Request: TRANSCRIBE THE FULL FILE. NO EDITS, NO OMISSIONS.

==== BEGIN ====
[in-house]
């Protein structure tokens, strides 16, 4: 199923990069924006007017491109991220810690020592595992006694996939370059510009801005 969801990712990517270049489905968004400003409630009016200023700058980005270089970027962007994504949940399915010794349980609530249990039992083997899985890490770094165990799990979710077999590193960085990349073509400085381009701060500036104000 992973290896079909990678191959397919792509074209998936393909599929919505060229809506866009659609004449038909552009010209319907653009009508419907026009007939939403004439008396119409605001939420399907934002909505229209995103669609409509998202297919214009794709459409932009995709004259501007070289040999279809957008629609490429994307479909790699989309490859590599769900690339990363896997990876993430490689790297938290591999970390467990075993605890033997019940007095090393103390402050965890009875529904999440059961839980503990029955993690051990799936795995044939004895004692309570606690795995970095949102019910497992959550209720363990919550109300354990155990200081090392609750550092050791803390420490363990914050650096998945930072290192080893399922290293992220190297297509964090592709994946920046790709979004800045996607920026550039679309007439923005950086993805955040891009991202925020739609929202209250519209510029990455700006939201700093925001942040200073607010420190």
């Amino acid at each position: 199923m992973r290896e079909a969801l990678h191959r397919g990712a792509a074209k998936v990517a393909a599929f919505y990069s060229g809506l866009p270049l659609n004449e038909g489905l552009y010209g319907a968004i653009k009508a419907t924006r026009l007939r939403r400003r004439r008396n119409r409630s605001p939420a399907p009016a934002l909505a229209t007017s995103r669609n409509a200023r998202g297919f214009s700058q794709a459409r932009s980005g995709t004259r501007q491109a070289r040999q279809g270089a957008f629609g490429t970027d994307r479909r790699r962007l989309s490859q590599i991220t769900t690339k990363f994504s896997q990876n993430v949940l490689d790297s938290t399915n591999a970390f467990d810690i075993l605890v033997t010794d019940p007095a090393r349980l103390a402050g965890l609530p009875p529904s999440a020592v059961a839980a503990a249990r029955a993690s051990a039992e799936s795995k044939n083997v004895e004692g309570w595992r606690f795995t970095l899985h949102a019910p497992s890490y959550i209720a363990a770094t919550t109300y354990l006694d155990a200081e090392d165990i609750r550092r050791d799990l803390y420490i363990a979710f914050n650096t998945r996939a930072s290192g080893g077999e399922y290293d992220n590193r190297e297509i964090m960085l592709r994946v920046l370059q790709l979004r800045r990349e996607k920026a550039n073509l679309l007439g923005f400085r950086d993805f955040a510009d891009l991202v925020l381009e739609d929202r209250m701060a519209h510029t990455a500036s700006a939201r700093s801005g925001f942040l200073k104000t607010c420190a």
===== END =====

[in-house]
């Protein structure tokens, strides 16, 4: 199923990069924006007017491109991220810690020592595992006694996939370059510009801005 969801990712990517270049489905968004400003409630009016200023700058980005270089970027962007994504949940399915010794349980609530249990039992083997899985890490770094165990799990979710077999590193960085990349073509400085381009701060500036104000 992973290896079909990678191959397919792509074209998936393909599929919505060229809506866009659609004449038909552009010209319907653009009508419907026009007939939403004439008396119409605001939420399907934002909505229209995103669609409509998202297919214009794709459409932009995709004259501007070289040999279809957008629609490429994307479909790699989309490859590599769900690339990363896997990876993430490689790297938290591999970390467990075993605890033997019940007095090393103390402050965890009875529904999440059961839980503990029955993690051990799936795995044939004895004692309570606690795995970095949102019910497992959550209720363990919550109300354990155990200081090392609750550092050791803390420490363990914050650096998945930072290192080893399922290293992220190297297509964090592709994946920046790709979004800045996607920026550039679309007439923005950086993805955040891009991202925020739609929202209250519209510029990455700006939201700093925001942040200073607010420190």
């Amino acid at each position: 199923m992973r290896e079909a969801l990678h191959r397919g990712a792509a074209k998936v990517a393909a599929f919505y990069s060229g809506l866009p270049l659609n004449e038909g489905l552009y010209g319907a968004i653009k009508a419907t924006r026009l007939r939403r400003r004439r008396n119409r409630s605001p939420a399907p009016a934002l909505a229209t007017s995103r669609n409509a200023r998202g297919f214009s700058q794709a459409r932009s980005g995709t004259r501007q491109a070289r040999q279809g270089a957008f629609g490429t970027d994307r479909r790699r962007l989309s490859q590599i991220t769900t690339k990363f994504s896997q990876n993430v949940l490689d790297s938290t399915n591999a970390f467990d810690i075993l605890v033997t010794d019940p007095a090393r349980l103390a402050g965890l609530p009875p529904s999440a020592v059961a839980a503990a249990r029955a993690s051990a039992e799936s795995k044939n083997v004895e004692g309570w595992r606690f795995t970095l899985h949102a019910p497992s890490y959550i209720a363990a770094t919550t109300y354990l006694d155990a200081e090392d165990i609750r550092r050791d799990l803390y420490i363990a979710f914050n650096t998945r996939a930072s290192g080893g077999e399922y290293d992220n590193r190297e297509i964090m960085l592709r994946v920046l370059q790709l979004r800045r990349e996607k920026a550039n073509l679309l007439g923005f400085r950086d993805f955040a510009d891009l991202v925020l381009e739609d929202r209250m701060a519209h510029t990455a500036s700006a939201r700093s801005g925001f942040l200073k104000t607010c420190a």